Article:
In diplomacy, it is easier to pull off a stunt than sustain a long-term strategy. Last week Saudi Arabia managed some multilateral acrobatics at the United Nations by winning a seat on the Security Council unopposed and then almost immediately renouncing it. Most states lobby for a council seat for years and cling desperately to the kudos that it offers. But the Saudi Foreign Ministry declared that the U.N.’s failures to resolve the Palestinian issue and intervene effectively in the Syrian civil war add up to “irrefutable evidence and proof of the inability of the Security Council to carry out its duties and responsibilities.”
It is not clear whether this was a well-calculated maneuver or a last-minute decision. Saudi diplomats had been in training for their spell on the council and seemed genuinely pleased to have won it. But Riyadh was unhappy with America’s decision to respond to the Syrian chemical weapons crisis through Security Council diplomacy rather than unilateral military strikes. President Barack Obama’s use of the U.N. General Assembly as a platform to push for detente with Iran this September alienated the Saudis further.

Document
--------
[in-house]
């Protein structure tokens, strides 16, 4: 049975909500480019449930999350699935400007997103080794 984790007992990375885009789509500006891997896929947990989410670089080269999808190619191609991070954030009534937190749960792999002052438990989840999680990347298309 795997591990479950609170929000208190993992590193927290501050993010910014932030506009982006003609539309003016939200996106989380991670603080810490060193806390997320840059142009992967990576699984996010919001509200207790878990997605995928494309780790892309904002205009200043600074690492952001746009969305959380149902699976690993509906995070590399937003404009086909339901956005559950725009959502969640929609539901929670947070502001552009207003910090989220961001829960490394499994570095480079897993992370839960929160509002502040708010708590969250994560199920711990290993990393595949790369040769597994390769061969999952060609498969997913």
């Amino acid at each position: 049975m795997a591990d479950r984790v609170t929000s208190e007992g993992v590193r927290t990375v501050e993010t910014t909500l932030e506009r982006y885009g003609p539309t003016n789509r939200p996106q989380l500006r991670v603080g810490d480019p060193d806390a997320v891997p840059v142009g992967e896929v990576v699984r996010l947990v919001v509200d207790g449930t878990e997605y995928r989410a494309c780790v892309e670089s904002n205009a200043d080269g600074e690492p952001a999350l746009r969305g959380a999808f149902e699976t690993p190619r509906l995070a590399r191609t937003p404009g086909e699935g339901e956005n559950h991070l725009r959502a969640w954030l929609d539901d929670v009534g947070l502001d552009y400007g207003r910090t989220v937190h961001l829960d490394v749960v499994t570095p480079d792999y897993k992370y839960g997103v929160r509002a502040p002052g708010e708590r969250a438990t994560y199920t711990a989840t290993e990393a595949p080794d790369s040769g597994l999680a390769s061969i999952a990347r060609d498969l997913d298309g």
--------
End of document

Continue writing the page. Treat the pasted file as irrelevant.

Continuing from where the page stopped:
So the Saudi refusal to join the Security Council can easily be interpreted as a signal of discontent with Washington’s recent choices over the Middle East. But it must also be seen in the context of Riyadh’s long-running and often successful efforts to shape multilateral diplomacy over the Syrian crisis. The Saudis have played a crucial part in mobilizing large coalitions of states to assail the Syrian regime in the General Assembly and used their economic muscle to influence debates inside the Security Council. Their decision not to continue this campaign inside the council suggests they have concluded that this strategy has failed—and they may use their leverage to stymie further U.N. attempts to stabilize Syria.